I started with a small amount, but I made the savings automatic.  I set up re-occurring transfers from my checking account to savings/retirement accounts on payday.  Seriously, I can’t be trusted with remembering when to make the transfers. I’ll forget and put it off and next thing you know, I’ve spent that money.
I also readjust the transfers each year.  I work in an industry where I get a year-end salary adjustment.  It’s 2-3% each year. That might not sound like a lot, but in 5 years, that’s 15%!  Think about it, if you can only save 5% this year, but in 5 years, you could be saving 20% and not feel much different.  It does add up!
If you know you could be saving more, but don’t want to feel deprived, set up these transfers to increase 1% every month or every 2 months until you hit your target.

Subscribe and Save

Subscriptions get a bad rep most of the time.  Personal finance columns vilify them.  But I think they can be used strategically.
A couple of years ago, I bought myself a 3-month gift subscription for a jewelry box subscription.  I combed through their social and I liked their style.  It’s not what I would have picked for myself and it was cheaper than buying the pieces retail.  Those pieces breathed new life into my existing wardrobe.  It allowed me to stick with my current clothes, but change things up with a necklace.
And because it was a gift subscription, it just ended after 3 months and I was no longer charged. It controlled how much I would spend in that specific area without having to rely on willpower.  So if you know you are a Sephora-holic, or a makeup addict, subscribing to a beauty box can limit your yearly spend in those areas.
This strategy doesn’t just work on discretionary items, but with essentials too.  I used to subscribe to certain products through my Amazon Prime membership.  Having those items delivered not only saved me time from going to pick them up, but it also prevented me from throwing extra, impulse purchases in the cart.

It All Adds Up

I’m rebellious by nature.  If you tell me to do something, good chance I’ll do the opposite.  It’s just a streak I have in me.

So in order for me to get out of my own way financially, I’ve had to come up with budget hacks that work for me.  If you’ve been having trouble sticking to your budget, why not give these hacks a go?  What have you got to lose?  Not money.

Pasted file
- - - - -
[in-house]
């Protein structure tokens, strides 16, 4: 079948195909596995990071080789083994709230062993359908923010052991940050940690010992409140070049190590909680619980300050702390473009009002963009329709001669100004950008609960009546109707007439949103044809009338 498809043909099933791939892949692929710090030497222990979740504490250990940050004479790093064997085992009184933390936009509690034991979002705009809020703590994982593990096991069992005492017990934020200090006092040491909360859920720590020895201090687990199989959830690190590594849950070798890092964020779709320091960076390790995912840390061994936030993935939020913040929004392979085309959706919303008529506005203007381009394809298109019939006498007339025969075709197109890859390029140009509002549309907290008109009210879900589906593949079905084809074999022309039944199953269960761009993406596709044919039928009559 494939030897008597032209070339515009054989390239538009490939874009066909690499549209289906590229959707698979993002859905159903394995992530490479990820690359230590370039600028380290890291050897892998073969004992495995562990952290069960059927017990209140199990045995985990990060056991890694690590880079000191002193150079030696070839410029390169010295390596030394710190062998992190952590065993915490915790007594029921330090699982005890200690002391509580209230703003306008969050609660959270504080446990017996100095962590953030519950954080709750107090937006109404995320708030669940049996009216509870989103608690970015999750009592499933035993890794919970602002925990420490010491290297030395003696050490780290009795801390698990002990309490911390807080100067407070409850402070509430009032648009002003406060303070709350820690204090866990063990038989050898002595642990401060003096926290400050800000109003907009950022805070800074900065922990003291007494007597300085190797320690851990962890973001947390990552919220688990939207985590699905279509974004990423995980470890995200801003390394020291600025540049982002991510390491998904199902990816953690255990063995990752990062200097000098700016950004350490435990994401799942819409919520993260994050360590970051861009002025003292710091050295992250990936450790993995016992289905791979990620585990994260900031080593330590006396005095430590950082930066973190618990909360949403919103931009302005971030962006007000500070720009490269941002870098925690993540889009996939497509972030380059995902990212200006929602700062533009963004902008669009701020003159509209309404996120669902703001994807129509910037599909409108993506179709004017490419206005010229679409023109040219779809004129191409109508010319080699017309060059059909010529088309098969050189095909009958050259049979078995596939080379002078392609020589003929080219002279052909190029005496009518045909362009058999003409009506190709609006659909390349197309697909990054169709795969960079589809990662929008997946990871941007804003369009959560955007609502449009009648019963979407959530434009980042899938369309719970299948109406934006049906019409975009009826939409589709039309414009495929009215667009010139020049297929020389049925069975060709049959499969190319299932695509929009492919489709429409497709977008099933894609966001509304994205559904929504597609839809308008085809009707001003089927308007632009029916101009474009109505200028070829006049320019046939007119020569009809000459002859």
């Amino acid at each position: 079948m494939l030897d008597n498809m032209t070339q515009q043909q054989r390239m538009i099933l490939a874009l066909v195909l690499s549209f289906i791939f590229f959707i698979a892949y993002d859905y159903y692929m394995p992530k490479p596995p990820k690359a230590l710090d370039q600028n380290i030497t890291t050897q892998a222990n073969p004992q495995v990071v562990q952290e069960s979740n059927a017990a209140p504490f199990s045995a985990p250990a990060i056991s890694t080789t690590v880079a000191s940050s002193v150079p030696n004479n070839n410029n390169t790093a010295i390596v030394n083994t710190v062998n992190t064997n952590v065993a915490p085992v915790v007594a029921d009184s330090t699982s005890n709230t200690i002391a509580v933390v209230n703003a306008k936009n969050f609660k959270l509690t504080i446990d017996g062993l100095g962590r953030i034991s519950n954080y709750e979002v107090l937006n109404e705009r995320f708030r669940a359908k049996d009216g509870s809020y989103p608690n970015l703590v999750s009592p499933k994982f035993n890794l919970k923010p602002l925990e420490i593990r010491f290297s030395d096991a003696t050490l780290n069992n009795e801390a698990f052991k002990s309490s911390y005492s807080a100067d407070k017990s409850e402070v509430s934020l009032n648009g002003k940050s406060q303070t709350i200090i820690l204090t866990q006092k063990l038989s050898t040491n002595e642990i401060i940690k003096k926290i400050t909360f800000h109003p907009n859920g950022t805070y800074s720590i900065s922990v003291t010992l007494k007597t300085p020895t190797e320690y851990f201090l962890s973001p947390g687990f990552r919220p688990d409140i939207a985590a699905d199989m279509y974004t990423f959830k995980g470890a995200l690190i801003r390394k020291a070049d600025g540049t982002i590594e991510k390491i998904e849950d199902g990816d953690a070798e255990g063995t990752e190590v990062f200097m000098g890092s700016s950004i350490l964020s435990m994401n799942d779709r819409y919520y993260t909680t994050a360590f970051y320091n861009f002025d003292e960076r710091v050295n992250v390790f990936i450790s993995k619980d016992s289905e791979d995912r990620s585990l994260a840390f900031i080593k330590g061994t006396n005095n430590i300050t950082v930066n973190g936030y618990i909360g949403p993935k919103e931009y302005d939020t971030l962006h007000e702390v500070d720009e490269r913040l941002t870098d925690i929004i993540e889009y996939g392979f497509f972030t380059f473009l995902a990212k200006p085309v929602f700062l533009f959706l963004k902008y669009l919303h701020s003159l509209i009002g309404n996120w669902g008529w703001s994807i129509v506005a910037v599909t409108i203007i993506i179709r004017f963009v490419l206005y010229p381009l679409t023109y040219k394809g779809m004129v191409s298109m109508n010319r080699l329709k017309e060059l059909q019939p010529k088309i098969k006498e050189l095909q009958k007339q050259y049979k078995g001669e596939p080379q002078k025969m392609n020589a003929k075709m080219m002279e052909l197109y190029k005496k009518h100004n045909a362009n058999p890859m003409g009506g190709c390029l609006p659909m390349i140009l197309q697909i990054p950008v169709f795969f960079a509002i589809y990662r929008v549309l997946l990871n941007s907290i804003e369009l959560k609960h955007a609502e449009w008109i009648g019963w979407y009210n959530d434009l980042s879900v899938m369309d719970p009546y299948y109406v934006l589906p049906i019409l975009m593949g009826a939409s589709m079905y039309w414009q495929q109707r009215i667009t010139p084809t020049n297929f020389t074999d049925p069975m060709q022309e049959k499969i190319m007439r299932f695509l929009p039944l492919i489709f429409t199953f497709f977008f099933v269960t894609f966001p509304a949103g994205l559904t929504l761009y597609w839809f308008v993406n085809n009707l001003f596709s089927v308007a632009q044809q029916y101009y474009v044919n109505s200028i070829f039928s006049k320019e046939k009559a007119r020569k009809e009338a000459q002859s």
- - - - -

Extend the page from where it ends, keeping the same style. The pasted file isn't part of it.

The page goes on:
So, to sum up, look at your budget as a representation of your values.  Are you spending on things that just don’t mean that much to you? Are you starving areas that light you up?

Next, remind yourself of these personal goals with unique names and pictures.  You’ll see just what you are cheating yourself out of if you start to slack on those goals.

Finally, make things easy for yourself.  If you are too busy or frazzled to keep track of if you already have dish detergent under the cupboard the next time you are in the grocery store, sign up for auto-delivery every 2 months.

If keeping track of how much money you have left after pending bills, transfer those amounts out of your account automatically on payday.

What other budget hacks can you share?  Have you tried any of these before and how did they work?

Remember to subscribe if you want to be notified next time I have a new article up!

Subscribe below to have content sent straight to your inbox for free!


2 thoughts on “5 Budget Hacks that Let Me Save 30% of My Pre-tax Pay”

  1. Great ideas! I love the point about values driving your savings, as well as the visual reminders of why you’re saving. A picture can be such a powerful motivator, especially when the numbers don’t cut it!

Leave a Comment

Your email address will not be published. Required fields are marked *

This site uses Akismet to reduce spam. Learn how your comment data is processed.